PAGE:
The rough road ahead for infrastructure: A multitude of issues have impeded progress in rebuilding the country’s backbone
- April 1, 2020: Vol. 7, Number 4

The rough road ahead for infrastructure: A multitude of issues have impeded progress in rebuilding the country’s backbone

by William Spitz

While there are sharp divisions in the United States with regard to almost every political, social and economic question, there is one issue on which there is virtually universal agreement and that is the sorry state of America’s infrastructure and the pressing need to do something about it. Both political parties actively discuss the need to modernize our bridges, roads, airports, dams and so on. And because there is a steady stream of articles in the media warning of the dire consequences of not doing so, the public is at least peripherally aware of this issue. Yet, for a variety of reasons, we seem unable to actually get off the schneid. It’s like going to a disaster movie when you know what is about to happen but feel powerless to do anything about it.

What is the full extent of the problem? Why have we been unable to deal effectively with infrastructure? What are some of the solutions proposed by thoughtful experts?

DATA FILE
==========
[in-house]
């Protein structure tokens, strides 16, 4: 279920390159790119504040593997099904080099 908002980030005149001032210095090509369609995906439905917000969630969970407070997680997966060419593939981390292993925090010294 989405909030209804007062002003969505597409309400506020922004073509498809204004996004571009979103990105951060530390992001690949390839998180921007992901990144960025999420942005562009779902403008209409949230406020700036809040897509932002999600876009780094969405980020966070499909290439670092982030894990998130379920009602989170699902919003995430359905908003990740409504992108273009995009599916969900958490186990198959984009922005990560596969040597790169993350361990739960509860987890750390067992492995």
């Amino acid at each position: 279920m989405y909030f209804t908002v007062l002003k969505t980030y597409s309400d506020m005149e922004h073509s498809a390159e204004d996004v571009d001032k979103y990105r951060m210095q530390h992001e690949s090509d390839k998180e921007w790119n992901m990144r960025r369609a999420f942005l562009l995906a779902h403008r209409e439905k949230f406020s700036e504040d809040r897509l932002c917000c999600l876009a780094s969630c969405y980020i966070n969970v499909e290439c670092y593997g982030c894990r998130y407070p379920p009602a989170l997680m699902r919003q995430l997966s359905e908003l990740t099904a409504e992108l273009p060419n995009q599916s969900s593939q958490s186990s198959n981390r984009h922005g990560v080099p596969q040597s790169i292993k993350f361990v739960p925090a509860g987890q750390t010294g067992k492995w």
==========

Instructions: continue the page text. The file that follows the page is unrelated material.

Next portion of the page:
We all need to become more aware of the dimensions of the problem and to take any steps within our power to get the ball rolling.


Every four years, the American Society of Civil Engineers produces a scorecard on U.S. infrastructure, and the latest report, published in 2017, assigned a grade of D+, which was also the grade the U.S. received in 2013. The ASCE report divides infrastructure into a number of underlying categories, and for the nation as a whole, the only categories receiving a grade of C or above were rail, given a B grade, and bridges, ports and solid waste, each receiving a C+.

All of the other categories received either a D or D+. These grades, while sobering, are somewhat opaque, so let’s focus on just a couple of statistics that should bring the problem closer to home:

  • 24 of the top 30 U.S. airports experience peak Thanksgiving traffic volume at least once every week.
  • There are 614,000 bridges of which more than 200,000 are at least 50 years old.
  • There are 15,500 high-hazard dams.
  • 32 percent of urban and 14 percent of rural roads are described as being in poor condition.

Some of these issues pose a risk to life and limb. For example, Americans take 200 million trips daily over bridges deemed deficient, and one estimate suggests that poor roads led to an increase in fatalities of 7 percent from 2014 to 2015, the last year for which this data is available. But I don’t want to be accused of overemphasis on the sensational, so let’s focus on economic impacts:

  • Traffic congestion wastes 6.9 billion cumulative hours of motorists’ time and 3.1 billion gallons of fuel annually. The estimated cost of all of this is more than $120 billion per year.
  • Poor roads lead to about $112 billion in extra auto repair and operating costs annually.
  • The World Economic Forum publishes competitiveness rankings based on each country’s infrastructure, among other categories. With respect to the infrastructure category, the United States only ranks ninth as compared to fifth in 2002.